LAND O'LAKES — At 6-foot-2, Max Keenan cuts a tall figure as he walks the campus, save when he pauses mid-conversation to snatch a discarded cellophane wrapper blowing across his path.
It's a small gesture — but one that speaks volumes about Keenan's character.
And that's something that carries weight with the students and faculty who voted Keenan as the 2016-2017 Outstanding Senior at Land O'Lakes High last fall, and with the panel of final judges that gave him the title of Most Outstanding Senior for the entire county.
"He is extremely charismatic and outgoing. He's one of the most reliable people I know," said good friend and classmate Emily Hernandez. "That's one of my favorite qualities about Max. He's a trustworthy, always-be-there-for-you kind of guy."
When it comes to meeting the criteria for the honor, Keenan fits the bill.
"He has proven himself to be a model of what we expect our students to become," said Jeff Morgenstein, assistant principal of the International Baccalaureate program at Land O'Lakes High. "He stepped up to meet his potential not only in school, but in every aspect of his life. This is the kid you want your kid to grow up to be."
"I've written so many letters of recommendations for him, and I can tell you it's very easy," said Land O'Lakes High tennis coach Tanner Schmitz. "It just flows out. He's very selfless. Always willing to help out. Hard working. The kid you hope rubs off on the kids around him."
Keenan was the first call Schmitz made when he learned a middle school student in his church youth group was struggling in math.
"I asked Max if he would tutor this kid, and, without any hesitation, he said, " 'What day?' " Schmitz said. "That's who he is."
Keenan, 18, is smart, as evidenced by his 4.0 unweighted and 4.75 weighted grade point averages, which rank him 14th in the district. He was recently named a Merit Scholar finalist for outstanding standardized test scores. Accepted to a number of colleges, he has selected the University of Chicago, where he plans to study law and politics, spurred by a visit to the school by Republican presidential candidate Mitt Romney prior to the 2012 election.
Keenan is polite and well spoken, especially when sharing his interests. He's especially passionate about education, having learned about policy from his mother, Kimberly Keenan, a former elementary school principal and current supervisor of elementary language arts and reading for Hillsborough County schools.
"She instilled a love for education and prioritizing the well-being of others in her tireless work as an educator," Keenan said, adding that she helped direct him to the IB program.
"Making the decision to join IB is the best decision I've made in my educational career," he said, noting the appeal of the cross-curriculum focus. "The teachers and administrators have been absolutely phenomenal."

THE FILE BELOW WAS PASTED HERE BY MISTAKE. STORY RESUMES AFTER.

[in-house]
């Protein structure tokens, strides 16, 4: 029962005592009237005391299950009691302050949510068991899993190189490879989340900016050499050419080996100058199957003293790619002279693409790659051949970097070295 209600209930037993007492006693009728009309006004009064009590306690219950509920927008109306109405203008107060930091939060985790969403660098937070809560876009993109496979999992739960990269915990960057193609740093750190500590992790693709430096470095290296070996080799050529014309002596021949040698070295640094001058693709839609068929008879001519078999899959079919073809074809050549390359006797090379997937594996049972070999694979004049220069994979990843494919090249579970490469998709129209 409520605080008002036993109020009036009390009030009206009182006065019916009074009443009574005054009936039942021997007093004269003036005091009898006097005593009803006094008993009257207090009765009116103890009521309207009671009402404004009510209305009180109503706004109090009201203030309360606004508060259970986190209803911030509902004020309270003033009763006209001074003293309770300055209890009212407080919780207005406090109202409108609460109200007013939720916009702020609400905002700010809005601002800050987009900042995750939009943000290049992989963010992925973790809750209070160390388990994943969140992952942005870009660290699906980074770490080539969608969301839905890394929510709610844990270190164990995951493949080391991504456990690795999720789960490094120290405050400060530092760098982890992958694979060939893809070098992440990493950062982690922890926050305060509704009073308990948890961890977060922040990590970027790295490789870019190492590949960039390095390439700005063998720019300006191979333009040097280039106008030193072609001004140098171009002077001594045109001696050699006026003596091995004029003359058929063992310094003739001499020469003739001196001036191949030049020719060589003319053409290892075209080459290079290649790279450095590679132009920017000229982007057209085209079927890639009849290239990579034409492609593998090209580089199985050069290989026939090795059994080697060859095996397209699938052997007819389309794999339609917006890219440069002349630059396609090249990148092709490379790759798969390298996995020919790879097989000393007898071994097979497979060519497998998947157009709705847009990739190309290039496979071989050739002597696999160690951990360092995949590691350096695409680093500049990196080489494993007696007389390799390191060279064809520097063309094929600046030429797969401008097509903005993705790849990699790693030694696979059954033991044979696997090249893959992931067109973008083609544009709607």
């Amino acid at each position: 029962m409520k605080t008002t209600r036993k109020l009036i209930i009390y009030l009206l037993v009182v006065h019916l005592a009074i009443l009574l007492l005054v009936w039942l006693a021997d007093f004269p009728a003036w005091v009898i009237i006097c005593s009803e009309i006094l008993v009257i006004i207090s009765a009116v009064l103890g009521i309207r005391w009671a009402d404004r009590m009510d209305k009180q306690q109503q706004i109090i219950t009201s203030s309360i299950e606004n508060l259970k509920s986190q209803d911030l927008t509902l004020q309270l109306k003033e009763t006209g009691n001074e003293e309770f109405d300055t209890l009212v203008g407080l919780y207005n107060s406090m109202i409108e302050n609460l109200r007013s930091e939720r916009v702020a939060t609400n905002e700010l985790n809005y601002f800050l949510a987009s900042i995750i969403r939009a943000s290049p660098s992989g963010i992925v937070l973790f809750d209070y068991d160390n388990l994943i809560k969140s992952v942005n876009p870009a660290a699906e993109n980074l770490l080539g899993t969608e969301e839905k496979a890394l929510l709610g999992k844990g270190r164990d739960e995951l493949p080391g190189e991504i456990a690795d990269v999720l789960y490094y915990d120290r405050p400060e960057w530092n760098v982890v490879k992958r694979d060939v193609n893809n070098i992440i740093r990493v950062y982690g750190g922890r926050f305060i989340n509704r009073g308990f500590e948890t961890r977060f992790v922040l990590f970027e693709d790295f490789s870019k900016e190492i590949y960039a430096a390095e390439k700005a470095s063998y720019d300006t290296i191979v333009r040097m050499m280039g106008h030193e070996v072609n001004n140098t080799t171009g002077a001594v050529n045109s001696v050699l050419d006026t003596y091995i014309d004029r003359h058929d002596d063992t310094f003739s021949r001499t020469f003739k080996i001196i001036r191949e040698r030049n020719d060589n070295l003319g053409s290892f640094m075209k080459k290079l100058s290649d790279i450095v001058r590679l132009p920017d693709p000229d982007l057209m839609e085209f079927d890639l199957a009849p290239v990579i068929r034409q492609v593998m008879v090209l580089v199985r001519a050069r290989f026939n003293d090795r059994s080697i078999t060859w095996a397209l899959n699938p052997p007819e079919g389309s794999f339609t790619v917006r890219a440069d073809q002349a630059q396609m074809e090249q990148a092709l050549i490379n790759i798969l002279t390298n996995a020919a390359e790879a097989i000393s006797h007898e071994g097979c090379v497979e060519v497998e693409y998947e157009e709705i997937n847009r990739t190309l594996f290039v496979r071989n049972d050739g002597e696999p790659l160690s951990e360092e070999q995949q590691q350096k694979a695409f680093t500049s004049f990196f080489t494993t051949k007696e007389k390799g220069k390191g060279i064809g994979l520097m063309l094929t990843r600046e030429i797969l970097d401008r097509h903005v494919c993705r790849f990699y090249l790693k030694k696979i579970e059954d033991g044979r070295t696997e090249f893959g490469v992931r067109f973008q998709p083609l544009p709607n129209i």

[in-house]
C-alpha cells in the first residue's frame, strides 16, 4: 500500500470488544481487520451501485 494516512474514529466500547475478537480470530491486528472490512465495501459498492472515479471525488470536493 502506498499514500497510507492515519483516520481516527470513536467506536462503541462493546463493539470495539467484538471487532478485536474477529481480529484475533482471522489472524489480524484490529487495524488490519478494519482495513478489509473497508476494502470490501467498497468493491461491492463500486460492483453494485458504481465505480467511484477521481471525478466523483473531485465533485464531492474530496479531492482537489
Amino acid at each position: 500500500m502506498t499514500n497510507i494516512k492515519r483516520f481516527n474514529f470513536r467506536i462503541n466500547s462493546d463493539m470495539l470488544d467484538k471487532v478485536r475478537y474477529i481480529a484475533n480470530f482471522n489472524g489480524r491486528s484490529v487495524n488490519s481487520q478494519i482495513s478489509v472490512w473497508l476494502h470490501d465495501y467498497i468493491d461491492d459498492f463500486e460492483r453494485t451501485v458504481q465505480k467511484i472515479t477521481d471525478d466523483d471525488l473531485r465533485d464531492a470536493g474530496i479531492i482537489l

He's also athletic, serving as captain of the school tennis team, a sport he took up two years ago.
"Max is the type of person that when he puts his mind to doing something, he does it," said his mother, recalling her son's desire to make the team, even though he'd never played before. "He worked like a dog, and he did it. He gave himself three weeks to learn how to play. He worked every single day and has continued to work every single day since."
"He is extremely self-motivated," said his father, Tracy Keenan. "He's done this all by himself."
And humble, too, said Tracy Keenan, recalling how he first learned his son was captain of the tennis team at the end of the 2016 season, when he and his doubles partner, Albert Xing, qualified for the state meet.
Keenan said he enjoys membership in the National Honor Society and Future Business Leaders of America, a club he credits for honing his public speaking skills, which earned first place in district-level competition and fourth place at state during the 2015-16 school year.
He also serves as vice president and co-founder of the school investment club, is the coordinator for Relay for Life and vice president and co-founder of a school club called Cakes for a Cause.
"We sponsor food drives for organizations like Feeding America," he said. "But we also educate kids about how many kids their age don't have enough to eat. People who have been given so many blessings — it's sort of their job to take care of others."
That philosophy rings true whether Keenan is relearning lessons in genetics and cellular respiration so he can help another student struggling with AP Biology, coordinating Relay for Life for the American Cancer Society or picking up a piece of litter on the school campus.
"I think the thing about Max that I admire the most is that he really does care about making a difference with every person he comes in contact with," Kimberly Keenan said. "He lives by the motto of kindness, and when it's all said and done, that's what's important."
Contact Michele Miller at firstname.lastname@example.org. Follow @MicheleMiller52.